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    Mara Wilson Got Real About Being "Sexualized" As A Child Actor

    "Every time, I felt ashamed."

    You know Mara Wilson from films like Matilda. (There's a good chance you follow her on Twitter, too.)

    Mara Wilson in Matilda wearing a bow headband
    TriStar / courtesy Everett Collection

    In the wake of the documentary Framing Britney Spears, Mara recently wrote an op-ed for the New York Times that talked about how she felt "sexualized" at a young age in her career.

    Mara Wilson at the premiere of Knives Out in 2019
    Alberto E. Rodriguez / FilmMagic / Getty Images

    In the essay, she discusses how, despite deciding not to "[embrace] sexuality as a rite of passage" early on, Mara was still "sexualized" by the media.

    Mara Wilson holding a notebook and pencil in Matilda
    TriStar / courtesy Everett Collection

    "People had been asking me, 'Do you have a boyfriend?' in interviews since I was 6," she claimed. "Reporters asked me who I thought the sexiest actor was and about Hugh Grant's arrest for soliciting a prostitute."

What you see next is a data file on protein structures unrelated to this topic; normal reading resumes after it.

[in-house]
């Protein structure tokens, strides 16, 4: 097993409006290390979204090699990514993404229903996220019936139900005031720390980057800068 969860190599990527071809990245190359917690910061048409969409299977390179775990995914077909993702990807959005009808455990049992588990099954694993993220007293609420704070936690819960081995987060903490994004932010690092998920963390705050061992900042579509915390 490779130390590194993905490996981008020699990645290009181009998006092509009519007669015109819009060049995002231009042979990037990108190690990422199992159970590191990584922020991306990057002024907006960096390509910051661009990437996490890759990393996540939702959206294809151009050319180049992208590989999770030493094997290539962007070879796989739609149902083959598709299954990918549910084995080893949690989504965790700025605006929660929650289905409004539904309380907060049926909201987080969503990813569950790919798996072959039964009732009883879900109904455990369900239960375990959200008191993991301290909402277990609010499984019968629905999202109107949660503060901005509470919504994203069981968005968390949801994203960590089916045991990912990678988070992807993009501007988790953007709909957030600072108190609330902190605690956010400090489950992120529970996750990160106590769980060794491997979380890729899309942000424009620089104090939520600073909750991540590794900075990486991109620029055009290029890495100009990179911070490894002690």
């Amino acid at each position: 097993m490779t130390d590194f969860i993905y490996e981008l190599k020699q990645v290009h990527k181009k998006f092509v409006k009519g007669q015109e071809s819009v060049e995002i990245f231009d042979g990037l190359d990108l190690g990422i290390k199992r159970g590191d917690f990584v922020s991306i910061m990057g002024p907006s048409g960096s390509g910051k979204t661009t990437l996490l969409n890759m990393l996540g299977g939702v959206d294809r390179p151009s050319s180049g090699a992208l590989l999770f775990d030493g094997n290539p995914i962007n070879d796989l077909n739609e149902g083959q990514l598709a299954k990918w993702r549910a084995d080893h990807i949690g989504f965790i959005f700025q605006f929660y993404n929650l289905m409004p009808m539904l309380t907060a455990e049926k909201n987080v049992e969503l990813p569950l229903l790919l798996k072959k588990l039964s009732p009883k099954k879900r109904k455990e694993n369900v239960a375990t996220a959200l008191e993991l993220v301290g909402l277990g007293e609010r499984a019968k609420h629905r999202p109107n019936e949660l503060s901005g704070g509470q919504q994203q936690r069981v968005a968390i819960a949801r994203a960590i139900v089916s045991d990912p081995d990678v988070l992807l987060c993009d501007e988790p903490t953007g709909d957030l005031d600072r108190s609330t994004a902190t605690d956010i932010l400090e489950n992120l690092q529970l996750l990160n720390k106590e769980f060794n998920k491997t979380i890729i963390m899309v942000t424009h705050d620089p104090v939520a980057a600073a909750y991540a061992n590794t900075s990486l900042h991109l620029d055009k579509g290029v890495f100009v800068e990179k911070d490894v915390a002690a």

Mara Wilson standing in a staircase decorated for Christmas while wearing a winter coat and beret in Miracle on 34th Street
    20th Century Fox / courtesy Everett Collection

    Mara also claims in the essay that "50-year-old men" would send her mail "saying they were in love with me," her pictures were on "foot fetish websites" by the time she was 12 years old, and that images of herself were digitally manipulated on the internet to resemble child pornography.

    Mara Wilson sitting at a desk in A Simple Wish
    Universal / courtesy Everett Collection

    "Every time, I felt ashamed... My sexual harassment always came at the hands of the media and the public."

    Mara Wilson in Mrs. Doubtfire
    20th Century Fox / courtesy Everett Collection

    Mara also talked about reflecting on the way Britney was treated by the media in light of her own experience: "The way people talked about Britney Spears was terrifying to me then, and it still is now. Her story is a striking example of a phenomenon I’ve witnessed for years: Our culture builds these girls up just to destroy them."

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    The New York Times / FX / Hulu / YouTube / Via youtube.com

    "Fortunately people are becoming aware of what we did to Ms. Spears and starting to apologize to her. But we’re still living with the scars."

    The whole essay is worth reading, especially if you've been paying attention to the conversations surrounding Framing Britney Spears and the ways in which the media weaponizes misogyny to harm young women. Read it here.

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